Repairing used to be a part of Japanese Culture

Ever since I have learnt the huge environmental impact that the fashion industry creates, I am being very careful what to buy. I mostly buy second hand and discovered that there are so many choices in second hand and vintage clothing. I also try to make clothes and shoes last for a long time.

I bought a pair of sneakers 5 years ago from Veja. It is a pair of white sneakers and I love them so much, but it started to wear out. The soles are damaged and uneven. The color is becoming yellowish.

When the shoes were worn out, I used to just get a new pair. I thought it would be cheaper if I just got new ones. We can find cheap pairs of shoes online or in shops. But when I think about the environmental damages caused by the amount of clothes and shoes that we throw away each year, I needed to find alternatives to throwing them away.

I decided to repair them.

Why repairing should be the future of business

In business, companies earn money when they produce products. More they sell, the more they earn. It is hard to think of business without producing and selling more items. But when we think about how much damage the current business structure causes to the environment, we need to find alternatives if we want to conserve this beautiful earth.

When the goods were scarce, people repaired our belongings when they were broken. Now we live in abundance, we stop repairing and just buy new ones. It is time for businesses to bring back repairing. 

Learning to take care of objects from Japanese culture

Traditionally, we used to be very good at taking care of objects in Japan. Our animist tradition considers that objects and nature have a spirit. This tradition still exists in contemporary Japan. Spirits can be found in nature as well as in everyday objects that we use. That’s why we don’t take them for granted.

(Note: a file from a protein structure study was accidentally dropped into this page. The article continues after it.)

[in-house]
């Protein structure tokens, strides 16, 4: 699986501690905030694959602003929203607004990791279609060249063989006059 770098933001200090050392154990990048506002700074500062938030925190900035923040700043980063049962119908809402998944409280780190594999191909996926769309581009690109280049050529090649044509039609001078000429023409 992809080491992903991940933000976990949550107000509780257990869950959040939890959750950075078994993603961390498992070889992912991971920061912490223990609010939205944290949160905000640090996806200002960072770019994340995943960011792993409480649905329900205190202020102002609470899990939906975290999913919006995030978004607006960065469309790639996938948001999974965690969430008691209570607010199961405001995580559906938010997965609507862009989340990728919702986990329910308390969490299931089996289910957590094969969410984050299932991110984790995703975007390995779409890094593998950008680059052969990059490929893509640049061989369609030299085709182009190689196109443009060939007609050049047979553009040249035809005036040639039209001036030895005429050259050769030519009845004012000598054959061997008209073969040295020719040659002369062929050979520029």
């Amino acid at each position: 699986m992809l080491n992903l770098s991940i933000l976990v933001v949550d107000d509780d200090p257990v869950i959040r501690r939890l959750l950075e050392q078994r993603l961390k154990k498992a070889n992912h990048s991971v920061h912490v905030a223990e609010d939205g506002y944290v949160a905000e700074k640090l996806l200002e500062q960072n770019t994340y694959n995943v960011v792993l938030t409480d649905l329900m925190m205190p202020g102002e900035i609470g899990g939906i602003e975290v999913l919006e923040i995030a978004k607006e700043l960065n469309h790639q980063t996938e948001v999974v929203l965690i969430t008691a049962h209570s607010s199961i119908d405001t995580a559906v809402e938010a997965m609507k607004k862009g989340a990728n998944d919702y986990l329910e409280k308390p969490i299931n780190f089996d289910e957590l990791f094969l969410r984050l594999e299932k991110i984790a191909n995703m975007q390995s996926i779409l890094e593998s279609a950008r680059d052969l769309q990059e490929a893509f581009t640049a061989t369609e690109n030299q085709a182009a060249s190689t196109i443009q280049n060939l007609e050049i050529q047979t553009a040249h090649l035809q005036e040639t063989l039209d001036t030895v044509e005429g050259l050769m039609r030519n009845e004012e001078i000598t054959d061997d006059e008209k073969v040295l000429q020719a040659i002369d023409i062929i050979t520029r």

What are the proofs that non-human things have a soul? We can’t really provide a rational explanation. But by thinking that things and nature also possesses a soul changes our behavior. We, humans, treat things with respect if we believe that they also have a soul.

Like the objects inherited from your grandparents. We believe that their souls stay with those objects, so it’s hard to throw them away, right?

We can also strangely attach to things that we use everyday. I had used my last computer for 7 years. The system was old and it has become really slow. It was time to change it to a new one, because I needed a fast computer for my work.

I was excited to get a new latest computer, but at the same time, sad to say goodbye to the old one. It was part of my life for 7 years. It felt like saying goodbye to a really good friend (I actually kept it just in case my new one had a problem).

With my sneakers that I fixed, I also see a spirit in them. It was a birthday gift from my family, so I do feel their love when I wear them. I also see them as a walking partner with whom I went to many places together. By fixing them, they still stay in my life.

Culture of Mottainai

“Mottainai” literally means “wasteful” in Japanese. When we are about to throw out something that we can still use, this word “mottainai” comes to my mind.

This word actually comes from Buddhism, meaning “ it is regrettable to lose something’s original value.“ It does happen that things and objects lose their original values with time, but we should do everything we can to delay it.

Our appreciation for daily objects comes from the Buddhist idea that we are kept alive because of the existence of things that surround us. We shouldn’t take them for granted.

Next time you think about throwing away your belongings, I want you to think about how regrettable that these objects lost their original value, so you need to part away.

If you can feel “mottainai,” then you might find a way to prolong the value of these objects a little longer.